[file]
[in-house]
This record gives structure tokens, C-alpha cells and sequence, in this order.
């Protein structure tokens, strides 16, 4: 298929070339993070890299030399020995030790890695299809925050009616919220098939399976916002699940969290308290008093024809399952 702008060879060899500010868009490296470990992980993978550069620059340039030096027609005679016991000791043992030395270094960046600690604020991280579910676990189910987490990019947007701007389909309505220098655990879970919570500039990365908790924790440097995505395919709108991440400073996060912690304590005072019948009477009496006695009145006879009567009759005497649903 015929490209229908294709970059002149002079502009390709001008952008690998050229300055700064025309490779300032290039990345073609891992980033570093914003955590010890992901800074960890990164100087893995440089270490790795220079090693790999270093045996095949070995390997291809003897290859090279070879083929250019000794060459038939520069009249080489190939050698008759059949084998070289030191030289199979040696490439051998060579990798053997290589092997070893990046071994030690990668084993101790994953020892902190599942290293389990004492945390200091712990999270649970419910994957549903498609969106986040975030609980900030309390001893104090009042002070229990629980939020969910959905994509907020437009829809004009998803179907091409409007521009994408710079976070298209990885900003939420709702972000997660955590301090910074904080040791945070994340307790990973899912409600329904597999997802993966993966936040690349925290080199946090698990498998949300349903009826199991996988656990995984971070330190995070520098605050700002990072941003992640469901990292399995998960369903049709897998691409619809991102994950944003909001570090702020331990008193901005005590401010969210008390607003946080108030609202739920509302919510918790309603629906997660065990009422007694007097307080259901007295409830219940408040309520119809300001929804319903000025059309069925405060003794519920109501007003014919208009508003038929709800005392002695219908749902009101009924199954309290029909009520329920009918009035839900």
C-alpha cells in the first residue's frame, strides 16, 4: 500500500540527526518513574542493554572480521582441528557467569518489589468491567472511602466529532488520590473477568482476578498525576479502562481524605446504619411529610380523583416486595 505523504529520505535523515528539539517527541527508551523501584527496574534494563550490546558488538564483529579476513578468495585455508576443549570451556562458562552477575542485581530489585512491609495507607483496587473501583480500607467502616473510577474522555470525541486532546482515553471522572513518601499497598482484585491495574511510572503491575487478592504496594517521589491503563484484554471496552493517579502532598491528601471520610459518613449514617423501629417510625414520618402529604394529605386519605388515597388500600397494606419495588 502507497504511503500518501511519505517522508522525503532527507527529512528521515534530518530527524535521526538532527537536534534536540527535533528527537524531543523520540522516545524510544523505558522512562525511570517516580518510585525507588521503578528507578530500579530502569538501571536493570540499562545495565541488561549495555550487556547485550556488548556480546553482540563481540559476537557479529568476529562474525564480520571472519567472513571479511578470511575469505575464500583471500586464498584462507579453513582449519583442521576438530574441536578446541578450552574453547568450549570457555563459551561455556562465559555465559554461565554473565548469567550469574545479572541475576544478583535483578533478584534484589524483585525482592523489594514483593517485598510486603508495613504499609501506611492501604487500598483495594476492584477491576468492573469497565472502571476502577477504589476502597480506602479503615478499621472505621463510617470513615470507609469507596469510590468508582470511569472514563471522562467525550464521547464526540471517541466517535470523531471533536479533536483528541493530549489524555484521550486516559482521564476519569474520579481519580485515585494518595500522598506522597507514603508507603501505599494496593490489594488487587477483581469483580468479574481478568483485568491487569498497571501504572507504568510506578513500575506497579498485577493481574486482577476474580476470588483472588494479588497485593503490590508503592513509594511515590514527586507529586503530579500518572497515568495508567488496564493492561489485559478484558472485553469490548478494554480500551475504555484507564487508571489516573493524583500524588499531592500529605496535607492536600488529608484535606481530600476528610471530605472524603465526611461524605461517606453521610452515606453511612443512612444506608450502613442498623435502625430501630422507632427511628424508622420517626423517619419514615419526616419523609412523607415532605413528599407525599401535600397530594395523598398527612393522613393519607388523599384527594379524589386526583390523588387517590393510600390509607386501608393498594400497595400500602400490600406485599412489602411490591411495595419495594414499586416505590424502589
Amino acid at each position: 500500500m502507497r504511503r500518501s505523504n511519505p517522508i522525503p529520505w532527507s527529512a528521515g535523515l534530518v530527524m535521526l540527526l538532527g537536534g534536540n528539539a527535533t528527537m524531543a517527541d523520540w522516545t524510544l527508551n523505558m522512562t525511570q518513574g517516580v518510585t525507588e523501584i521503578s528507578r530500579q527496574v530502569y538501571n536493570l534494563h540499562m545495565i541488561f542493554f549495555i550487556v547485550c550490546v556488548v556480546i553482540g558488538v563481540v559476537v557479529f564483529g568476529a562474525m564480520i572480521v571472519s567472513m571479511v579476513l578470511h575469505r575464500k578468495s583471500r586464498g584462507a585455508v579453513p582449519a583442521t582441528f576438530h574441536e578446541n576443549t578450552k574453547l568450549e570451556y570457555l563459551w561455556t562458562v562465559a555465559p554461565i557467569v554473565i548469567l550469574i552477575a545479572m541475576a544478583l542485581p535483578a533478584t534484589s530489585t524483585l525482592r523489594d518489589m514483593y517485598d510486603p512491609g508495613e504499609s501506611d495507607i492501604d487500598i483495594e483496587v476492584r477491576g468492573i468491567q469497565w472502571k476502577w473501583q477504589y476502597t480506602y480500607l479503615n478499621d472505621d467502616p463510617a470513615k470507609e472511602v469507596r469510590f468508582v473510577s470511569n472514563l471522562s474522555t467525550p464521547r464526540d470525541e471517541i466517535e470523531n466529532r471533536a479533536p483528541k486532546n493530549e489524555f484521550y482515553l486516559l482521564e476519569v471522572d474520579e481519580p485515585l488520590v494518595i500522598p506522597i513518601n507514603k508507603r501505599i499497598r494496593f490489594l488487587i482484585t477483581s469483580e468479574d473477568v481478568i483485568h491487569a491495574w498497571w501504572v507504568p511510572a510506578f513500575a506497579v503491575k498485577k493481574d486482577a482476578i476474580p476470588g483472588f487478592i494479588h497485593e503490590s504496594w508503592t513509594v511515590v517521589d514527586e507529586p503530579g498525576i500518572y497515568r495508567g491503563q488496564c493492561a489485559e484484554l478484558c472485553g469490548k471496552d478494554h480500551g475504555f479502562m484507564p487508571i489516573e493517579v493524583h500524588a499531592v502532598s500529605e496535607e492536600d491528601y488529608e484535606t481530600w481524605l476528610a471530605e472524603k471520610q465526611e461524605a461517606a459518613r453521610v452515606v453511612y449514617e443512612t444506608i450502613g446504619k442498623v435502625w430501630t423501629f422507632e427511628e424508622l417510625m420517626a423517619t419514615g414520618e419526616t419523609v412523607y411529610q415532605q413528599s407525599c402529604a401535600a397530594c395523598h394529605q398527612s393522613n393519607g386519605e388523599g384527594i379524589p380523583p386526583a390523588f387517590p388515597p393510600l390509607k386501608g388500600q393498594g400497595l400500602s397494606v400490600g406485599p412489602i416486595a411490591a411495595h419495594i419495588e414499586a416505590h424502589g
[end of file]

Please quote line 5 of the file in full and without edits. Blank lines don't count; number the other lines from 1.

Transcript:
Amino acid at each position: 500500500m502507497r504511503r500518501s505523504n511519505p517522508i522525503p529520505w532527507s527529512a528521515g535523515l534530518v530527524m535521526l540527526l538532527g537536534g534536540n528539539a527535533t528527537m524531543a517527541d523520540w522516545t524510544l527508551n523505558m522512562t525511570q518513574g517516580v518510585t525507588e523501584i521503578s528507578r530500579q527496574v530502569y538501571n536493570l534494563h540499562m545495565i541488561f542493554f549495555i550487556v547485550c550490546v556488548v556480546i553482540g558488538v563481540v559476537v557479529f564483529g568476529a562474525m564480520i572480521v571472519s567472513m571479511v579476513l578470511h575469505r575464500k578468495s583471500r586464498g584462507a585455508v579453513p582449519a583442521t582441528f576438530h574441536e578446541n576443549t578450552k574453547l568450549e570451556y570457555l563459551w561455556t562458562v562465559a555465559p554461565i557467569v554473565i548469567l550469574i552477575a545479572m541475576a544478583l542485581p535483578a533478584t534484589s530489585t524483585l525482592r523489594d518489589m514483593y517485598d510486603p512491609g508495613e504499609s501506611d495507607i492501604d487500598i483495594e483496587v476492584r477491576g468492573i468491567q469497565w472502571k476502577w473501583q477504589y476502597t480506602y480500607l479503615n478499621d472505621d467502616p463510617a470513615k470507609e472511602v469507596r469510590f468508582v473510577s470511569n472514563l471522562s474522555t467525550p464521547r464526540d470525541e471517541i466517535e470523531n466529532r471533536a479533536p483528541k486532546n493530549e489524555f484521550y482515553l486516559l482521564e476519569v471522572d474520579e481519580p485515585l488520590v494518595i500522598p506522597i513518601n507514603k508507603r501505599i499497598r494496593f490489594l488487587i482484585t477483581s469483580e468479574d473477568v481478568i483485568h491487569a491495574w498497571w501504572v507504568p511510572a510506578f513500575a506497579v503491575k498485577k493481574d486482577a482476578i476474580p476470588g483472588f487478592i494479588h497485593e503490590s504496594w508503592t513509594v511515590v517521589d514527586e507529586p503530579g498525576i500518572y497515568r495508567g491503563q488496564c493492561a489485559e484484554l478484558c472485553g469490548k471496552d478494554h480500551g475504555f479502562m484507564p487508571i489516573e493517579v493524583h500524588a499531592v502532598s500529605e496535607e492536600d491528601y488529608e484535606t481530600w481524605l476528610a471530605e472524603k471520610q465526611e461524605a461517606a459518613r453521610v452515606v453511612y449514617e443512612t444506608i450502613g446504619k442498623v435502625w430501630t423501629f422507632e427511628e424508622l417510625m420517626a423517619t419514615g414520618e419526616t419523609v412523607y411529610q415532605q413528599s407525599c402529604a401535600a397530594c395523598h394529605q398527612s393522613n393519607g386519605e388523599g384527594i379524589p380523583p386526583a390523588f387517590p388515597p393510600l390509607k386501608g388500600q393498594g400497595l400500602s397494606v400490600g406485599p412489602i416486595a411490591a411495595h419495594i419495588e414499586a416505590h424502589g